say anything

“I gave her my heart and she gave me a pen.”

Lloyd Dobler, a bright, sweet underachiever, loves Diane Court, class valedictorian. It writes itself, doesn’t it? She’s headed for a promising future and he’ll be lucky if he graduates. Opposites attract and they do sort of a modern Romeo and Juliet thing complete with dueling parents and Lloyd wedging a cross into the door of the high school gym at graduation. Or…they have a short romantic summer in which they learn to be open-minded about people and not take them at face value, then have a moving break-up scene and we see them at different colleges starting their lives apart.

Be still, my heart. Cameron Crowe’s directorial debut could have skated by on a thin premise and the charisma of John Cusack, but the plot, characters, and acting chops of the entire cast lift Say Anything to a higher level of teen angst films. First, the plot allows us to see Lloyd and Diane fall in love, but it also deals with their relationships with family and friends. It’s not all dates and necking and will they or won’t they. Diane has a dad and a job and a desire to step outside her academic life and see the world. Lloyd has military parents stationed overseas and a grown sister (real-life sister, Joan), her young son, and nagging doubts about his own future.

The characters and the actors who play them make this a denser film as well. John Mahoney, as Diane’s father, never disappoints and his single-minded single dad gives a terrific performance as both Diane’s best friend and the first guy to let her down. He also has a wonderfully touching scene. He flirts with the attractive saleslady in a shop and asks her out as he acts the big man and places a large order. She tells him, awkwardly that his credit card has been declined. Embarrassed, Mahoney makes an excuse and leaves the store. The scene speaks to Mahoney’s character and part of the motivation for his misstep. Joan Cusack is solid, as usual. Lili Taylor has a nice smaller role as one of Lloyd’s close friends and has a great line. When Lloyd decides he won’t try to get back with Diane he says it’s “…because I’m a guy. I have pride.” Lili says, “The world is full of guys. Be a man; don’t be a guy.” Eric Stoltz, Lois Chiles, Jeremy Piven, Chynna Phillips, Philip Baker Hall, and Bebe Neuwirth have small roles and the entire ensemble works together nicely. Don ‘The Dragon’ Wilson even appears as Lloyd’s martial arts coach.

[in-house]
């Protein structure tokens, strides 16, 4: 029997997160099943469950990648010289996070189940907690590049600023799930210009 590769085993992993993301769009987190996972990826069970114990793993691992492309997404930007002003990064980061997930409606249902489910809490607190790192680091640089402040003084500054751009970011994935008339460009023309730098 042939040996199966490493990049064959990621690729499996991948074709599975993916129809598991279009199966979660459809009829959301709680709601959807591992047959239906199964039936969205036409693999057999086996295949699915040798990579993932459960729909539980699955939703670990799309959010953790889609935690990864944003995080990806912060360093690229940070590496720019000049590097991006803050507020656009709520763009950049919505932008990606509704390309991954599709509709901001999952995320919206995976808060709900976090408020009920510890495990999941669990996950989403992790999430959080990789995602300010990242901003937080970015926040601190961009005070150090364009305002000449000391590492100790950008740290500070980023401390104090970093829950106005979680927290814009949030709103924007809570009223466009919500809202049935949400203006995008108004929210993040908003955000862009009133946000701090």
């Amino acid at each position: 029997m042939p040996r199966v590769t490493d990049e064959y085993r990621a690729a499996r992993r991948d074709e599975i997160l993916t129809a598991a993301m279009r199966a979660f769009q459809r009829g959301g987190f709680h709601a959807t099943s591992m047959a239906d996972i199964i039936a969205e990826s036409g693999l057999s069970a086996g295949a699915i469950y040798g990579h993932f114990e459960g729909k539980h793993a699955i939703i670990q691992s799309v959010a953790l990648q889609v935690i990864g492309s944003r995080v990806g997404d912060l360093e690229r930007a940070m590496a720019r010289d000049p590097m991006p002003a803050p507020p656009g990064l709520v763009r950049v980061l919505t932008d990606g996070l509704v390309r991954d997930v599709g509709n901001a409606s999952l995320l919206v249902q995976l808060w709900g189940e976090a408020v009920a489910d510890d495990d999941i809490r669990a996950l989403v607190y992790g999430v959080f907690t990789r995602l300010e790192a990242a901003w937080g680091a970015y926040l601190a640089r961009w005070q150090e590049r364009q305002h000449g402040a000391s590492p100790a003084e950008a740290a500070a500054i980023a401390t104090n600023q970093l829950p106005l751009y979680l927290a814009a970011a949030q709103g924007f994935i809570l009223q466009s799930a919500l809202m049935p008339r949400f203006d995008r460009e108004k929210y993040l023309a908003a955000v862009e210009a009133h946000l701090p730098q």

Cameron Crowe wrote the screenplay for Say Anything and his dialogue has a natural sound to it. Nothing is forced and the story flows along nicely. The iconic scene with Lloyd holding the boombox over his head playing “In Your Eyes” by Peter Gabriel has less impact in the film than I thought it would, but it carries more emotional weight for me now that I understand it in context. Say Anything had fully formed characters, an interesting plot, and John Cusack. It didn’t fit into the usual teen mold and had a less stylized ambiance than a John Hughes film. I enjoyed Say Anything and I’m glad Cinema Shame gave me a reason to see it.

say anything still